Curtain raiser

22nd Session of the UNFCCC Subsidiary Bodies (SB 22)

The twenty-second sessions of the Subsidiary Bodies (SB-22) of the United Nations Framework Convention on Climate Change (UNFCCC) take place from 19-27 May 2005, at the Maritim Hotel in Bonn, Germany. SB-22 will be the first Subsidiary Bodies meetings since the entry into force of the Kyoto Protocol in February 2005.

The Subsidiary Body for Implementation (SBI) will consider arrangements for the first Meeting of the Parties to the Kyoto Protocol and eleventh Conference of the Parties to the UNFCCC in late 2005. The SBI will also address various administrative and financial matters, including the programme budget for 2006-2007 and the Special Climate Change Fund, and matters relating to the Least Developed Countries and national communications.

The Subsidiary Body for Scientific and Technological Advice (SBSTA) will consider the scientific, technical and socioeconomic aspects of climate change with regards to mitigation, vulnerability and adaptation. It will also take up various methodological issues, the development and transfer of technologies, policies and measures among Annex I Parties, research needs relating to the UNFCCC, cooperation with relevant international organizations, and implementation of Protocol Article 2.3 (adverse effects of policies and measures).

As well as the official meetings of the Subsidiary Bodies, numerous side events are scheduled on a range of climate change topics.


Climate change is considered to be one of the most serious threats to sustainable development, with adverse impacts expected on human health, food security, economic activity, natural resources, physical infrastructure and the environment. Global climate varies naturally but scientists agree that rising concentrations of anthropogenically produced greenhouse gases in the Earth’s atmosphere are leading to changes in the climate. According to the Intergovernmental Panel on Climate Change (IPCC), the effects of climate change have already been observed, and scientific findings indicate that precautionary and prompt action is necessary.

The international political response to climate change began with the adoption of the UNFCCC in 1992. The UNFCCC sets out a framework for action aimed at stabilizing atmospheric concentrations of greenhouse gases in order to avoid “dangerous anthropogenic interference” with the climate system. Controlled gases include methane, nitrous oxide and, in particular, carbon dioxide. The UNFCCC entered into force on 21 March 1994, and now has 189 Parties. The Parties to the UNFCCC typically convene once a year in a Conference of the Parties (COP), and twice a year in meetings of the UNFCCC’s Subsidiary Bodies.

THE KYOTO PROTOCOL: In December 1997, delegates at COP-3 in Kyoto, Japan, agreed to a Protocol to the UNFCCC that commits developed countries and countries making the transition to a market economy (EITs) to achieve quantified emissions reduction targets. These countries, known under the UNFCCC as Annex I Parties, agreed to reduce their overall emissions of six greenhouse gases by an average of 5.2% below 1990 levels between 2008-2012 (the first commitment period), with specific targets varying from country to country. The Protocol also establishes three flexible mechanisms to assist Annex I Parties in meeting their national targets cost-effectively: an emissions trading system; joint implementation (JI) of emissions-reduction projects between Annex I Parties; and the Clean Development Mechanism (CDM), which allows for projects to be implemented in non-Annex I Parties. Following COP-3, Parties initiated negotiations on most of the rules and operational details determining how countries will reduce emissions, and measure and assess emissions reductions. To date, 150 Parties have ratified the Protocol, including 37 Annex I Parties, representing 61.6% of 1990 Annex I greenhouse gas emissions, meeting the requirements for entry into force of the Protocol, which took place on 16 February 2005.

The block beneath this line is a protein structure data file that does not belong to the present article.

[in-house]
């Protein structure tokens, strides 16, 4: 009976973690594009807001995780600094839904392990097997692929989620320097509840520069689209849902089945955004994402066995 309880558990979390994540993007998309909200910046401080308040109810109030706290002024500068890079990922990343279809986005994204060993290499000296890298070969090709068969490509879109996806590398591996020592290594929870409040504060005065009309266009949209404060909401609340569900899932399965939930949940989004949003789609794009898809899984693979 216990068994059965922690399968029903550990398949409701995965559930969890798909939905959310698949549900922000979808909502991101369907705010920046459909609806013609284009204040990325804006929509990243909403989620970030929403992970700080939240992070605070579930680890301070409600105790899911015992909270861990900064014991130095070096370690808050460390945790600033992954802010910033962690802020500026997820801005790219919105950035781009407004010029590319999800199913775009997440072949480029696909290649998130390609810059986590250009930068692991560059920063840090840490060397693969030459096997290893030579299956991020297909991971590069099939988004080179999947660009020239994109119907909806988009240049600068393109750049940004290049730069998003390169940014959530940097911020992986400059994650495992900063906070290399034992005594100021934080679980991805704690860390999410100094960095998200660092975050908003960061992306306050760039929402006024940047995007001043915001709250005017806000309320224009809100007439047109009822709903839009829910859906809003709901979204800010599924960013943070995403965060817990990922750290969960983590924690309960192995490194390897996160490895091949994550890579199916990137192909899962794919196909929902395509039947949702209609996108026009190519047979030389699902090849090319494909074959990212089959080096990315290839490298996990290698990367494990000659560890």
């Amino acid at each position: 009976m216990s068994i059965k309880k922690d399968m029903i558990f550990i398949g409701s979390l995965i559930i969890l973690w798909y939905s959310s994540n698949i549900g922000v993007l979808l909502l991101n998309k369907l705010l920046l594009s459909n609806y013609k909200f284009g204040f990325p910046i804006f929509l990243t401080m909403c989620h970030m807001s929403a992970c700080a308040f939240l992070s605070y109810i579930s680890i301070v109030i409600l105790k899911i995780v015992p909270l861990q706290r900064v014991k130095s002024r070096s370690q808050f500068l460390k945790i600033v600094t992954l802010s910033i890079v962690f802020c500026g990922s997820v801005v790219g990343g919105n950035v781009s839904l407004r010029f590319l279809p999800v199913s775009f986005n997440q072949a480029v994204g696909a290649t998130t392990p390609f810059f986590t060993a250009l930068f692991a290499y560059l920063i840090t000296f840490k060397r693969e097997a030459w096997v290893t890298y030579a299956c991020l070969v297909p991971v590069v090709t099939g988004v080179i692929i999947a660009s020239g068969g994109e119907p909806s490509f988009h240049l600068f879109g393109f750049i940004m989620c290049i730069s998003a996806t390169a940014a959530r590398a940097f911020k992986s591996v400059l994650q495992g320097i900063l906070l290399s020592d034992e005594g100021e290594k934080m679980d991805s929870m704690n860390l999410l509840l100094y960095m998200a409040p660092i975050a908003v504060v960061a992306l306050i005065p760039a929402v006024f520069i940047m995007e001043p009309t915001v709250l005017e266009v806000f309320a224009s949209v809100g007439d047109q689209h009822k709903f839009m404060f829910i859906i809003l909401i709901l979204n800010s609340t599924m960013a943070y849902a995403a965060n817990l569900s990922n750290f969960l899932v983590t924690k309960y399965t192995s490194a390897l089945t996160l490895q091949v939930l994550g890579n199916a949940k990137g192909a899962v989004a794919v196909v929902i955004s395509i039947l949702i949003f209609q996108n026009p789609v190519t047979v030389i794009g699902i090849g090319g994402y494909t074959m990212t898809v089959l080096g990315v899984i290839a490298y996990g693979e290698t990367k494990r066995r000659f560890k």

THE BUENOS AIRES PLAN OF ACTION: The Buenos Aires Plan of Action (BAPA) was negotiated at COP-4 in 1998, to set out a process for taking forward the provisions of the Protocol. The BAPA set COP-6 as the deadline for reaching agreement on the operational details of the Protocol and on strengthening implementation of the UNFCCC. In particular, Protocol issues to be addressed included rules relating to the flexible mechanisms, a regime for assessing Parties’ compliance, accounting methods for national emissions and emissions reductions, and rules on crediting countries for carbon sinks. Issues under the UNFCCC that required resolution included questions of capacity building, the development and transfer of technology, and assistance to those developing countries particularly vulnerable to the adverse effects of climate change or to actions taken by industrialized countries to combat climate change.

Following agreement on the BAPA at COP-4, subsequent meetings attempted to reach agreement on the various elements of the work programme. In November 2000, Parties met at COP-6 in The Hague, the Netherlands, and attempted to complete these negotiations without success. COP-6 was suspended until July 2001 when it reconvened in Bonn, Germany. Delegates held protracted consultations, and finally agreed to adopt a political decision, the Bonn Agreements. However, this political decision could only be operationalized through a package of COP decisions on specific issues such as the flexible mechanisms, compliance and land use, land-use change and forestry (LULUCF). As delegates were unable to finalize text on every decision, they agreed to forward all the draft decisions to COP-7 for final resolution.